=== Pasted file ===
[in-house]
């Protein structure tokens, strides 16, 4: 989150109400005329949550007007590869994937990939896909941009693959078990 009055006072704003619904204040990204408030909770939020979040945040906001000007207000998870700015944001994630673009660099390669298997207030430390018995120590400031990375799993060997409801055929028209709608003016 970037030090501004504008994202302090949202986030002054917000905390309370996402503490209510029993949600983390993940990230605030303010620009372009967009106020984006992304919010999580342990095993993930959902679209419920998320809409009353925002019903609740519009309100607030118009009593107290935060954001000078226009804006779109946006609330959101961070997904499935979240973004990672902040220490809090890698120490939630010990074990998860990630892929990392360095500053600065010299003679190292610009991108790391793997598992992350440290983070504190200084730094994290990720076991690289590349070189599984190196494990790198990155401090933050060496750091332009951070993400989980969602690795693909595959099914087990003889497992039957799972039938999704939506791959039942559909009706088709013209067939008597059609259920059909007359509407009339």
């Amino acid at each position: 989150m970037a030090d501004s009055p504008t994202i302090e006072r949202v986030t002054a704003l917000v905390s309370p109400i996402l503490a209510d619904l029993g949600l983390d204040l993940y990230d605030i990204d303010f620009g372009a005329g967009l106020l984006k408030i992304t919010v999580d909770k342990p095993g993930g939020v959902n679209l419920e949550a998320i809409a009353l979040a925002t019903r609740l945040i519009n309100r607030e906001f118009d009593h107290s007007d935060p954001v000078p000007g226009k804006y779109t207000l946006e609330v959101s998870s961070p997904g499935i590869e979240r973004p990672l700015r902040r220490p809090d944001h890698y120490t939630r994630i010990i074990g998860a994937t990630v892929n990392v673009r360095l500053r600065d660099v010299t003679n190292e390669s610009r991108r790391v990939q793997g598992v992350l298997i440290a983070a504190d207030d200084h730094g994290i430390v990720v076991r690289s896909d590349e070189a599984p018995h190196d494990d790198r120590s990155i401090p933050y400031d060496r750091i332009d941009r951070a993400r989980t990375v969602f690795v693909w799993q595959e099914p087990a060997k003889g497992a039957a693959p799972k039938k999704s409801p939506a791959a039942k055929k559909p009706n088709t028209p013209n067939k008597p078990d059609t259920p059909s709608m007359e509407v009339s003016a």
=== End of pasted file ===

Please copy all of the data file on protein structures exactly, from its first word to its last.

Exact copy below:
[in-house]
């Protein structure tokens, strides 16, 4: 989150109400005329949550007007590869994937990939896909941009693959078990 009055006072704003619904204040990204408030909770939020979040945040906001000007207000998870700015944001994630673009660099390669298997207030430390018995120590400031990375799993060997409801055929028209709608003016 970037030090501004504008994202302090949202986030002054917000905390309370996402503490209510029993949600983390993940990230605030303010620009372009967009106020984006992304919010999580342990095993993930959902679209419920998320809409009353925002019903609740519009309100607030118009009593107290935060954001000078226009804006779109946006609330959101961070997904499935979240973004990672902040220490809090890698120490939630010990074990998860990630892929990392360095500053600065010299003679190292610009991108790391793997598992992350440290983070504190200084730094994290990720076991690289590349070189599984190196494990790198990155401090933050060496750091332009951070993400989980969602690795693909595959099914087990003889497992039957799972039938999704939506791959039942559909009706088709013209067939008597059609259920059909007359509407009339």
């Amino acid at each position: 989150m970037a030090d501004s009055p504008t994202i302090e006072r949202v986030t002054a704003l917000v905390s309370p109400i996402l503490a209510d619904l029993g949600l983390d204040l993940y990230d605030i990204d303010f620009g372009a005329g967009l106020l984006k408030i992304t919010v999580d909770k342990p095993g993930g939020v959902n679209l419920e949550a998320i809409a009353l979040a925002t019903r609740l945040i519009n309100r607030e906001f118009d009593h107290s007007d935060p954001v000078p000007g226009k804006y779109t207000l946006e609330v959101s998870s961070p997904g499935i590869e979240r973004p990672l700015r902040r220490p809090d944001h890698y120490t939630r994630i010990i074990g998860a994937t990630v892929n990392v673009r360095l500053r600065d660099v010299t003679n190292e390669s610009r991108r790391v990939q793997g598992v992350l298997i440290a983070a504190d207030d200084h730094g994290i430390v990720v076991r690289s896909d590349e070189a599984p018995h190196d494990d790198r120590s990155i401090p933050y400031d060496r750091i332009d941009r951070a993400r989980t990375v969602f690795v693909w799993q595959e099914p087990a060997k003889g497992a039957a693959p799972k039938k999704s409801p939506a791959a039942k055929k559909p009706n088709t028209p013209n067939k008597p078990d059609t259920p059909s709608m007359e509407v009339s003016a």